Another record-breaking year at the Fall Meeting of the AGU.
Attendance at the annual American Geophysical Union (AGU) 2010 Fall Meeting
and 91st American Meteorological Society (AMS) Annual Meeting
hit new highs this year, and ARM and its users were in full force at both meetings. While setting record-breaking attendance at AGU is not new, this year's fall meeting hosted more than 18,400 participants in San Francisco December 13-17, 2010—almost 2400 more than last year's record of 16,000. Meeting organizers announced this was the largest international meeting ever for earth and space sciences. For AMS, attendance has remained fairly steady, until this year, with nearly 3,800 researchers participating.
During the two annual meetings attended by the ARM Facility, over 750 visitors stopped by the exhibit to learn how they can participate.
The Facility's participation in these two meetings also soared to new heights. More than 100 researchers
presented results of their research using ARM data at AGU, and the ARM outreach exhibit drew nearly 500 visitors. From January 22-27, at AMS in Seattle, just over 40 researchers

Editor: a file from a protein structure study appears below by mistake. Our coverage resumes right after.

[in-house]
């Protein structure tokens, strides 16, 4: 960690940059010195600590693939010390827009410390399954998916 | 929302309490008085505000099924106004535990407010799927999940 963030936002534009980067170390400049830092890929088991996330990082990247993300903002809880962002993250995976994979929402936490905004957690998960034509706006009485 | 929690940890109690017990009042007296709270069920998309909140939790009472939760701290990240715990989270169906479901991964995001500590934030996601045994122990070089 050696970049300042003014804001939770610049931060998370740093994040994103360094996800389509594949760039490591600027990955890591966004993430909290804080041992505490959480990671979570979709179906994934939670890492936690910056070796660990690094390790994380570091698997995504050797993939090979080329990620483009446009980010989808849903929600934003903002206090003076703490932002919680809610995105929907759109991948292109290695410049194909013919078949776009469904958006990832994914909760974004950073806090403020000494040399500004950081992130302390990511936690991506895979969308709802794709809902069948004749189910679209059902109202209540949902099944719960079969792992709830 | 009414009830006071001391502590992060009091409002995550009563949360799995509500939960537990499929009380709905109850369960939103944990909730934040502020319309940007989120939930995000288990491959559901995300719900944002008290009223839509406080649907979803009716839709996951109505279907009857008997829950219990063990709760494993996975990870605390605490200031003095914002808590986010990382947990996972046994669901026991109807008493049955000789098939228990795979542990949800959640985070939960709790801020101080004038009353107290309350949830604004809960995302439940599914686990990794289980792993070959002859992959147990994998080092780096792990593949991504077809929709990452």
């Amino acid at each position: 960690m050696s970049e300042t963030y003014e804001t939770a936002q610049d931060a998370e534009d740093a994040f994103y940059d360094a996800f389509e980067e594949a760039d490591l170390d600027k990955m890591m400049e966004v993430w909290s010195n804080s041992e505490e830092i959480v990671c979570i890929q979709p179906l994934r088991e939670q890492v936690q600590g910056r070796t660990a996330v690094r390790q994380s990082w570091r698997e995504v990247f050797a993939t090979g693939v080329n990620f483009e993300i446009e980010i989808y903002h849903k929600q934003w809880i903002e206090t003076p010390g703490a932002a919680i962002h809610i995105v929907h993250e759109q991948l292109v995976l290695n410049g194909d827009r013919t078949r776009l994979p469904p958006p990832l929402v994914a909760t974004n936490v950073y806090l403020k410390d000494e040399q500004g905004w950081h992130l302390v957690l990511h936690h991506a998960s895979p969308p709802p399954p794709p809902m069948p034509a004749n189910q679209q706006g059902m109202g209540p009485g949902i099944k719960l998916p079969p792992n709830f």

shared their results from using ARM data, and approximately 250 meeting participants made their way to the ARM exhibit. Notably at the AMS meeting, scientist and ARM user Rob Wood was given the Henry G. Houghton Award
, and ARM Southern Great Plains site scientist Pete Lamb's election to the AMS Council
Building on the timing of the recent call for proposals, many visitors to the exhibit were interested to learn about the Facility and how to get involved through field campaigns and using ARM data. Some international visitors were pleasantly surprised to learn that the ARM Facility is open to them and not just available for U.S. users. The availability of free data continued to be a conversation starter as well.
Kids of all ages enjoy the ARM Climate Kids.
As part of the Facility's outreach efforts, ARM communications staff participated in both public science fairs sponsored by the meetings. In its second year, Exploration Station nearly doubled its attendance to 250 and continues to grow as a popular AGU event. WeatherFest, in its 10th year and second appearance in Seattle, had a much larger turnout with nearly 5000 students, parents, and teachers attending. Professor Polar Bear and the Climate Kids received lots of attention, and parents were happy to receive lesson plans and the new education newsletter published just in time for WeatherFest. To learn more about ARM's science fair experiences, read these blog posts, A Great Day at Exploration Station
and Science + Fun = 2011 WeatherFest
The ARM communications team promoted the exhibit and various user sessions through a variety of channels, including Facebook, Twitter, and the ARM blog.